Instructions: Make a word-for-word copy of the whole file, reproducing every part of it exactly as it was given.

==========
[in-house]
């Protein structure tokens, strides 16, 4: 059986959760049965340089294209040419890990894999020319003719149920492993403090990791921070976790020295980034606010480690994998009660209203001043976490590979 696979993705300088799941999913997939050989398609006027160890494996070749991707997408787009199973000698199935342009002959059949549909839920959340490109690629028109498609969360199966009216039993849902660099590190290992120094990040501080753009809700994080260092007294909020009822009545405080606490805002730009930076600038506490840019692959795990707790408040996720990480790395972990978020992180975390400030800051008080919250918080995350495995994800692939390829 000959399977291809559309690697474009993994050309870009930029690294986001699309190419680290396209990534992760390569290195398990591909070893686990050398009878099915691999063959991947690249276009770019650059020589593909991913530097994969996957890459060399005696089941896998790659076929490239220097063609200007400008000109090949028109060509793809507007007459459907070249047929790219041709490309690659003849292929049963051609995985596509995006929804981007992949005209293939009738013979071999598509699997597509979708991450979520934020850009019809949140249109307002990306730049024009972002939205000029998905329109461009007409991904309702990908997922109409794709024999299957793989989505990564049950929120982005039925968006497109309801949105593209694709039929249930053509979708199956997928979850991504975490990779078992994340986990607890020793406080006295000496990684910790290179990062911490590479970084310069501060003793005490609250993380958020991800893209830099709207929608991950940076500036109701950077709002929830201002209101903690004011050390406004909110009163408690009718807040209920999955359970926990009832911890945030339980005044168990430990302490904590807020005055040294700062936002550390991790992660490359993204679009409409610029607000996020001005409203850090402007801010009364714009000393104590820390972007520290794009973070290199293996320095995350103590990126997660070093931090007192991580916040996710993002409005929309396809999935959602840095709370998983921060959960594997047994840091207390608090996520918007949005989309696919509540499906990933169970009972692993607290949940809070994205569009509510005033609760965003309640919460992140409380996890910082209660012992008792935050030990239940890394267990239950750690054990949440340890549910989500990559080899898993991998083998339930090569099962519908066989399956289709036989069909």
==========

[in-house]
């Protein structure tokens, strides 16, 4: 059986959760049965340089294209040419890990894999020319003719149920492993403090990791921070976790020295980034606010480690994998009660209203001043976490590979 696979993705300088799941999913997939050989398609006027160890494996070749991707997408787009199973000698199935342009002959059949549909839920959340490109690629028109498609969360199966009216039993849902660099590190290992120094990040501080753009809700994080260092007294909020009822009545405080606490805002730009930076600038506490840019692959795990707790408040996720990480790395972990978020992180975390400030800051008080919250918080995350495995994800692939390829 000959399977291809559309690697474009993994050309870009930029690294986001699309190419680290396209990534992760390569290195398990591909070893686990050398009878099915691999063959991947690249276009770019650059020589593909991913530097994969996957890459060399005696089941896998790659076929490239220097063609200007400008000109090949028109060509793809507007007459459907070249047929790219041709490309690659003849292929049963051609995985596509995006929804981007992949005209293939009738013979071999598509699997597509979708991450979520934020850009019809949140249109307002990306730049024009972002939205000029998905329109461009007409991904309702990908997922109409794709024999299957793989989505990564049950929120982005039925968006497109309801949105593209694709039929249930053509979708199956997928979850991504975490990779078992994340986990607890020793406080006295000496990684910790290179990062911490590479970084310069501060003793005490609250993380958020991800893209830099709207929608991950940076500036109701950077709002929830201002209101903690004011050390406004909110009163408690009718807040209920999955359970926990009832911890945030339980005044168990430990302490904590807020005055040294700062936002550390991790992660490359993204679009409409610029607000996020001005409203850090402007801010009364714009000393104590820390972007520290794009973070290199293996320095995350103590990126997660070093931090007192991580916040996710993002409005929309396809999935959602840095709370998983921060959960594997047994840091207390608090996520918007949005989309696919509540499906990933169970009972692993607290949940809070994205569009509510005033609760965003309640919460992140409380996890910082209660012992008792935050030990239940890394267990239950750690054990949440340890549910989500990559080899898993991998083998339930090569099962519908066989399956289709036989069909």